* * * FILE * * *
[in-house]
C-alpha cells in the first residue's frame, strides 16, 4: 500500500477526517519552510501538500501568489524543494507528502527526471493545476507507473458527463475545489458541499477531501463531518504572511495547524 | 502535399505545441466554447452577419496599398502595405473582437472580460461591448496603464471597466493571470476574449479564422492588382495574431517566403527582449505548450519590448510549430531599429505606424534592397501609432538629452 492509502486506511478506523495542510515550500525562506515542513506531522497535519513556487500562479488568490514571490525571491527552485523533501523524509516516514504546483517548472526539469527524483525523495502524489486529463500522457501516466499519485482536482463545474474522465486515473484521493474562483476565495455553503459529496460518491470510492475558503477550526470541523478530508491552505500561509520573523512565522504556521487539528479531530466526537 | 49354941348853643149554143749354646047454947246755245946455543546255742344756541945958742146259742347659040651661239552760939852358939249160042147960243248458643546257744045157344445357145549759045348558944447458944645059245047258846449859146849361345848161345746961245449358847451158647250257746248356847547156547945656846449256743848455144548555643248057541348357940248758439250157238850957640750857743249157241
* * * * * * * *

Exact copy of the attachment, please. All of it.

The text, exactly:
[in-house]
C-alpha cells in the first residue's frame, strides 16, 4: 500500500477526517519552510501538500501568489524543494507528502527526471493545476507507473458527463475545489458541499477531501463531518504572511495547524 | 502535399505545441466554447452577419496599398502595405473582437472580460461591448496603464471597466493571470476574449479564422492588382495574431517566403527582449505548450519590448510549430531599429505606424534592397501609432538629452 492509502486506511478506523495542510515550500525562506515542513506531522497535519513556487500562479488568490514571490525571491527552485523533501523524509516516514504546483517548472526539469527524483525523495502524489486529463500522457501516466499519485482536482463545474474522465486515473484521493474562483476565495455553503459529496460518491470510492475558503477550526470541523478530508491552505500561509520573523512565522504556521487539528479531530466526537 | 49354941348853643149554143749354646047454947246755245946455543546255742344756541945958742146259742347659040651661239552760939852358939249160042147960243248458643546257744045157344445357145549759045348558944447458944645059245047258846449859146849361345848161345746961245449358847451158647250257746248356847547156547945656846449256743848455144548555643248057541348357940248758439250157238850957640750857743249157241